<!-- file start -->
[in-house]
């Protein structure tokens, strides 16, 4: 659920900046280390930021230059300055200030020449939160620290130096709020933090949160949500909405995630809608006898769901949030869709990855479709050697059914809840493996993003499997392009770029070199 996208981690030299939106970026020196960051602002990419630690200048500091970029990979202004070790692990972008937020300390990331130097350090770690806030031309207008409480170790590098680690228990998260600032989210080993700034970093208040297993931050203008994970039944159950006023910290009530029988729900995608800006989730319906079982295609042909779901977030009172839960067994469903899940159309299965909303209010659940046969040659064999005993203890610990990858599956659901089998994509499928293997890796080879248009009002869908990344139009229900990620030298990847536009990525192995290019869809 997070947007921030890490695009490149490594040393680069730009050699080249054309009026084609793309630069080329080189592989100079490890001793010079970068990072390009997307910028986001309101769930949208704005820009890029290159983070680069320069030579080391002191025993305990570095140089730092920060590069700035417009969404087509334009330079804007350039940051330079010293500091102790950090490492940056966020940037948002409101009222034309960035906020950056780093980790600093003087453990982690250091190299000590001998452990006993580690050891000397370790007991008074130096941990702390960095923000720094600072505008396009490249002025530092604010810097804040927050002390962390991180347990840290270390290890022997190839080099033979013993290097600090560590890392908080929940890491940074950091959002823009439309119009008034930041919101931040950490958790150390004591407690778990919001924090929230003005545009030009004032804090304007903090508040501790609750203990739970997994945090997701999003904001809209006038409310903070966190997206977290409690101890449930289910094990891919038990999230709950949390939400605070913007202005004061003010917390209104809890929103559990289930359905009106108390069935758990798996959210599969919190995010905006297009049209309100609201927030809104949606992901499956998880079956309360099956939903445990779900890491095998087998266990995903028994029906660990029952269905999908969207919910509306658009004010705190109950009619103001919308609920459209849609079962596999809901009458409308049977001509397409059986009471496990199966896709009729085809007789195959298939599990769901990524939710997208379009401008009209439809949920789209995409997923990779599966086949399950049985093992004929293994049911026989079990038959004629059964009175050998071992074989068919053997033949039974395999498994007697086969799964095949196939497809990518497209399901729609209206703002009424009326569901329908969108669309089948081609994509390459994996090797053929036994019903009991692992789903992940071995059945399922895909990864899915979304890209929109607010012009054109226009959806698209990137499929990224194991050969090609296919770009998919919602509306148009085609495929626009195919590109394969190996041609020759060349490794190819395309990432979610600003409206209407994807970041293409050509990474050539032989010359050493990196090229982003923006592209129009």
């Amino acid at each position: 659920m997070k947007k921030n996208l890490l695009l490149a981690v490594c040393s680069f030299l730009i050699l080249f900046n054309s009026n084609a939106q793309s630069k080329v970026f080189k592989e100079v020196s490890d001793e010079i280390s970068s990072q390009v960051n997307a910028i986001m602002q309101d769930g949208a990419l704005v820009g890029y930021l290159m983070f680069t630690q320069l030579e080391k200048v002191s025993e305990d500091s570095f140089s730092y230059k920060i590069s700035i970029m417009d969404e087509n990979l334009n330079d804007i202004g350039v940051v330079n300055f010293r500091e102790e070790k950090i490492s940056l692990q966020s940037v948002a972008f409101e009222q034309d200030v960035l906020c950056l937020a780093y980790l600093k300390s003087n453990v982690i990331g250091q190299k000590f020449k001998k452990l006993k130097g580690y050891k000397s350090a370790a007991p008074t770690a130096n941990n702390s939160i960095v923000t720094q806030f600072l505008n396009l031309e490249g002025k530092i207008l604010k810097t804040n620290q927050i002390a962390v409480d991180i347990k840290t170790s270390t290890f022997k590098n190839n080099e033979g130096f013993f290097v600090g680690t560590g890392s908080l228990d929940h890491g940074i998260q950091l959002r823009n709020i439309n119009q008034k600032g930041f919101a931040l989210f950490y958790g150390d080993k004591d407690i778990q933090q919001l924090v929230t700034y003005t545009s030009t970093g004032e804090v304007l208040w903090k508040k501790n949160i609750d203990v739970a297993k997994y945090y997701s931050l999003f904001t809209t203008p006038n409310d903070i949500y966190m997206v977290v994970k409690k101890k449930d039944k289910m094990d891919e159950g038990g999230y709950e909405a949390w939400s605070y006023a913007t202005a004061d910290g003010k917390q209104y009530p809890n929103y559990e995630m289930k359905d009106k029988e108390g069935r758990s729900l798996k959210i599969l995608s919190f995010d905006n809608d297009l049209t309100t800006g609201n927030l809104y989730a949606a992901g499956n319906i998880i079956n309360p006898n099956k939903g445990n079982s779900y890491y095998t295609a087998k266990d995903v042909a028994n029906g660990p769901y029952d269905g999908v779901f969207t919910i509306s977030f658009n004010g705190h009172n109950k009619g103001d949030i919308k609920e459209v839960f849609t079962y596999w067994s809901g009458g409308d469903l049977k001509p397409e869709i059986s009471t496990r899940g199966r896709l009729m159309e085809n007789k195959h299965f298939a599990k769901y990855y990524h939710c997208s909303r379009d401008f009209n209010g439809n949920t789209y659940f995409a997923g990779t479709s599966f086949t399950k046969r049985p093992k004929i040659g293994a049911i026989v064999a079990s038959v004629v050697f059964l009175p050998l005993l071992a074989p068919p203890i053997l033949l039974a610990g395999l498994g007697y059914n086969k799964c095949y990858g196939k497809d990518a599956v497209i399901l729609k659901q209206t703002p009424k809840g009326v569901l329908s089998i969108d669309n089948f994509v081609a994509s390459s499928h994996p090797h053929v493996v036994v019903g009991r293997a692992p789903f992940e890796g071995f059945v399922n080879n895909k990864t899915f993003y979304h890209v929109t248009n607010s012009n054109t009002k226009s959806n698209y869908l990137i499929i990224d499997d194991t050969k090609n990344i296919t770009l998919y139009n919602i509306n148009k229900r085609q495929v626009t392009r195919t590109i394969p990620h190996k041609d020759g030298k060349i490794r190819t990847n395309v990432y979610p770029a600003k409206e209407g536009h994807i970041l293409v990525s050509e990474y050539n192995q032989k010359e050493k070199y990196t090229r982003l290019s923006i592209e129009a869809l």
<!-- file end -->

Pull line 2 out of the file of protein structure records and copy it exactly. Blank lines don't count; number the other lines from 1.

């Protein structure tokens, strides 16, 4: 659920900046280390930021230059300055200030020449939160620290130096709020933090949160949500909405995630809608006898769901949030869709990855479709050697059914809840493996993003499997392009770029070199 996208981690030299939106970026020196960051602002990419630690200048500091970029990979202004070790692990972008937020300390990331130097350090770690806030031309207008409480170790590098680690228990998260600032989210080993700034970093208040297993931050203008994970039944159950006023910290009530029988729900995608800006989730319906079982295609042909779901977030009172839960067994469903899940159309299965909303209010659940046969040659064999005993203890610990990858599956659901089998994509499928293997890796080879248009009002869908990344139009229900990620030298990847536009990525192995290019869809 997070947007921030890490695009490149490594040393680069730009050699080249054309009026084609793309630069080329080189592989100079490890001793010079970068990072390009997307910028986001309101769930949208704005820009890029290159983070680069320069030579080391002191025993305990570095140089730092920060590069700035417009969404087509334009330079804007350039940051330079010293500091102790950090490492940056966020940037948002409101009222034309960035906020950056780093980790600093003087453990982690250091190299000590001998452990006993580690050891000397370790007991008074130096941990702390960095923000720094600072505008396009490249002025530092604010810097804040927050002390962390991180347990840290270390290890022997190839080099033979013993290097600090560590890392908080929940890491940074950091959002823009439309119009008034930041919101931040950490958790150390004591407690778990919001924090929230003005545009030009004032804090304007903090508040501790609750203990739970997994945090997701999003904001809209006038409310903070966190997206977290409690101890449930289910094990891919038990999230709950949390939400605070913007202005004061003010917390209104809890929103559990289930359905009106108390069935758990798996959210599969919190995010905006297009049209309100609201927030809104949606992901499956998880079956309360099956939903445990779900890491095998087998266990995903028994029906660990029952269905999908969207919910509306658009004010705190109950009619103001919308609920459209849609079962596999809901009458409308049977001509397409059986009471496990199966896709009729085809007789195959298939599990769901990524939710997208379009401008009209439809949920789209995409997923990779599966086949399950049985093992004929293994049911026989079990038959004629059964009175050998071992074989068919053997033949039974395999498994007697086969799964095949196939497809990518497209399901729609209206703002009424009326569901329908969108669309089948081609994509390459994996090797053929036994019903009991692992789903992940071995059945399922895909990864899915979304890209929109607010012009054109226009959806698209990137499929990224194991050969090609296919770009998919919602509306148009085609495929626009195919590109394969190996041609020759060349490794190819395309990432979610600003409206209407994807970041293409050509990474050539032989010359050493990196090229982003923006592209129009």